The Director-General of Correctional services, Arthur Fraser, already implicated in the judicial bribery slush fund, has now admitted he overruled the parole board to release his ally Jacob Zuma from prison on medical grounds, despite Zuma having refused to be examined by a doctor from the National Prosecuting authority.

A bribery cloud hangs over the speaker of parliament Nosiviwe Mapisa-Nqakula, and an enquiry into these allegations has allegedly been unduly influenced. The Judge President of the Western Cape John Hlope, and the Public Protector Adv Busisiwe Mkhwebane, are both facing impeachment.

I could carry-on ad-nauseum, but no self-respecting observer could reach any other conclusion than that the constitutional order has now essentially failed. If the independence of Parliament, the Judiciary, the Electoral commission and the Police are in question then what other conclusion is there?

All that remains is for Good men (& women) to decide how they intend to respond.

Constitutional Obligations of the Western Cape Government

And so I found myself thinking about last year’s conversation, the constitution, and Cape Independence.

As the party of provincial government, the Democratic Alliance (DA) has an obligation to the people of the Western Cape. The Western Cape is the only province with its own constitution. That constitution states that the province will endeavour to promote the development and a better quality of life for all its people through just and effective government. It affirms the values the province was founded upon, democratic values, responsible and accountable government, and the rule of law.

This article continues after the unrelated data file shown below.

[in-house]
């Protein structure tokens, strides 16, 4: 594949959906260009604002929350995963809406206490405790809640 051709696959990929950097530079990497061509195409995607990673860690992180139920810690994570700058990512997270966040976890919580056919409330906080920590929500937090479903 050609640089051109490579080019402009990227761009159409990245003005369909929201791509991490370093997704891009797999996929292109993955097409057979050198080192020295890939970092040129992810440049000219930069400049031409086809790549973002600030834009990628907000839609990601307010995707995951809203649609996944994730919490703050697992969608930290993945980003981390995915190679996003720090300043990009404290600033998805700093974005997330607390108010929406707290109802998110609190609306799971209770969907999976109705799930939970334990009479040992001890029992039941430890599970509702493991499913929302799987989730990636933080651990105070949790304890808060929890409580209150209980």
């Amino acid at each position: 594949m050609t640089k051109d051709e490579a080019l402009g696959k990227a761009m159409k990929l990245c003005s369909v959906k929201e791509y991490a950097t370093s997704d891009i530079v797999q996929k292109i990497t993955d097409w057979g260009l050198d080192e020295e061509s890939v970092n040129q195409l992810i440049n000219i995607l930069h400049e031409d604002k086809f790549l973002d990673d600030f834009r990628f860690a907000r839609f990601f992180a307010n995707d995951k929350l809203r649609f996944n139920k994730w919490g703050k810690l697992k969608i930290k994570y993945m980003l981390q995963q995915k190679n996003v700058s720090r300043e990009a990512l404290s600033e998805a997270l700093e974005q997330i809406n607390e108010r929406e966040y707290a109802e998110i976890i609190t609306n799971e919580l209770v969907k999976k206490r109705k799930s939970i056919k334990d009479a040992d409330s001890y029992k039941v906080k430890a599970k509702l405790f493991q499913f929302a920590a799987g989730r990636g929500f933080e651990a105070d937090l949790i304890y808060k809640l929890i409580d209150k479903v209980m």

Perhaps most critically, the Western Cape constitution affirms its loyalty to the national constitution as opposed to its loyalty to the national government. In the event of a dispute between the various arms of government the constitutional court is the final arbiter.

The question is what happens if the independence of the Judicial Service Commission, and by extension the Constitutional Court, has been politically and ideologically compromised as has been alleged?

Is the provincial government of the Western Cape obliged to do nothing whilst evil triumphs? Evil in the form of a national government the people of the Western Cape did not elect, and who the majority of them have never voted for. Or rather, do the two constitutions place an obligation on the provincial government to protect democracy, accountable government and the rule of law? If necessary, even from the national government?

Referendum on Cape Independence

The recent Victory Research poll showed that 58% of Western Cape voters now favour a referendum on Cape Independence. Both the national and provincial constitutions make provision for the Western Cape Premier to call such a referendum.

The CIAG would argue that the Western Cape Premier is now morally obliged to democratically consult with the electorate who appointed him, and at whose pleasure he serves, to determine how they would like to respond to the breakdown of constitutional order.

It may well be that the only way by which the Western Cape government can preserve and adhere to the values of the South African constitution, is to break away altogether from a South Africa who has increasingly abandoned them.

This article was first published in the Daily Friend